A Six Sigma Response?

Sanya Weathers at Eating Bees wrote in her seminal piece on the five things that will tank your community ‘(4) if you are a community manager that is ignoring the eighteen whiners on the boards ignoring them will hurt the community when all eighteen of them are saying the same thing.  You are the one who is wrong, not them.’  But, what is ‘not ignoring?’

There are a few shades of response a community manager or a developer can write, and unfortunately the most common seems to be something along the lines of “your concerns are noted, and have been passed along or considered.”  In my opinion, as a player, this response is only marginally better than being ignored.  I don’t understand why the responder does not employ one of the most basic of management techniques: active listening.  Repeat the players’ concerns in a condensed, polite manner, and some of the most acidic of criticizers will melt.  “Hey, this dude is on our side.”  Shocker, I know.  Plus, many community managers have to digest and reiterate player concerns to the developers anyway; might as well double-dip on the work already done.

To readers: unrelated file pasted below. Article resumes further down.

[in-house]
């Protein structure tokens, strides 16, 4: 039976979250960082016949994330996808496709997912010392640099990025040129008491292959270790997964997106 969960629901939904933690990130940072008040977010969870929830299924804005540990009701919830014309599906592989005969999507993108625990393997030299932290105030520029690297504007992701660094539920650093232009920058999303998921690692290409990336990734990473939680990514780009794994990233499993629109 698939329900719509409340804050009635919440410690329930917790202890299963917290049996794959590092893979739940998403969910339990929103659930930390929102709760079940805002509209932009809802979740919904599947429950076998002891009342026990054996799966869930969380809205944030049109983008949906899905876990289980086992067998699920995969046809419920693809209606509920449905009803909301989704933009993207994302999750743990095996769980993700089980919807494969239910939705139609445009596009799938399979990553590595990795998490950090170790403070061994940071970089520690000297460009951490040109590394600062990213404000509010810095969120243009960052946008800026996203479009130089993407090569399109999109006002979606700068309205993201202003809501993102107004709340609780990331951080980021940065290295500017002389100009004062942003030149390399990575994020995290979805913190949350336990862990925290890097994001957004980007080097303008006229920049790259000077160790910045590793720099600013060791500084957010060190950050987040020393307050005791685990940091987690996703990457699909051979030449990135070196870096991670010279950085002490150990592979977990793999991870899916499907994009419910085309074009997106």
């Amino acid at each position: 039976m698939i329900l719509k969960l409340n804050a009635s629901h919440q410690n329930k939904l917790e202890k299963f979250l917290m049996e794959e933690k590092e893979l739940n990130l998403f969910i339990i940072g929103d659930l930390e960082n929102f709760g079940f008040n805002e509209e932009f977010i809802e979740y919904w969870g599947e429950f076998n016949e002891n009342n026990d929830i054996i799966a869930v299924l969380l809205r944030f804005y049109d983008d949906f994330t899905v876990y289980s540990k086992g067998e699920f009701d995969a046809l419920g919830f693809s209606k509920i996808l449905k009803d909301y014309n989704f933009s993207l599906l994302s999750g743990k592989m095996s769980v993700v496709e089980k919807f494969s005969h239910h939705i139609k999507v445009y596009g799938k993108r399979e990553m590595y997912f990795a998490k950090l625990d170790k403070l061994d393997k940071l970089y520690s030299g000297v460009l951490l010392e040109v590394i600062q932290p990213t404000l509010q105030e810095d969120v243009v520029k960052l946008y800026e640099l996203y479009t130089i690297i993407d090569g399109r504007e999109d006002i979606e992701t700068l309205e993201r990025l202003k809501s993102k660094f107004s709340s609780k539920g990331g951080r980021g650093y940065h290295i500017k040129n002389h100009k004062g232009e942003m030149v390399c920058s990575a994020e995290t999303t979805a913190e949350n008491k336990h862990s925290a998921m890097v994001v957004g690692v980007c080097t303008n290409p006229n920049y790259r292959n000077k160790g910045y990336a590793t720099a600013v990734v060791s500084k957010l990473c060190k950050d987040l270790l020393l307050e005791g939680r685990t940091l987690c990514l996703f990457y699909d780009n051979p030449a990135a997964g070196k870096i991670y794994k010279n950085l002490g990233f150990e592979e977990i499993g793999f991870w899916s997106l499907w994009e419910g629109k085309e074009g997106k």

Orion, a developer for Lord of the Rings Online, did just this in his most recent blog post.  He reiterated in a condensed version the complaints about hard mode/radiance gear/radiance gating in a few short paragraphs.  My kinship went bananas.  One of the guild leaders wrote “if he told us after [the active listening response] that it was ‘working as intended,’ I would’ve still been happy because they understand our problem.”  Well of course.  They have understood our problem all along.  Certainly there are varying levels of detail in the response, and I would submit that the more detail in the response that mirrors the actual complaint the more soothed the savage beasts will be.  Active listening in a super-condensed manner might not give the full result.

till Max said “be still”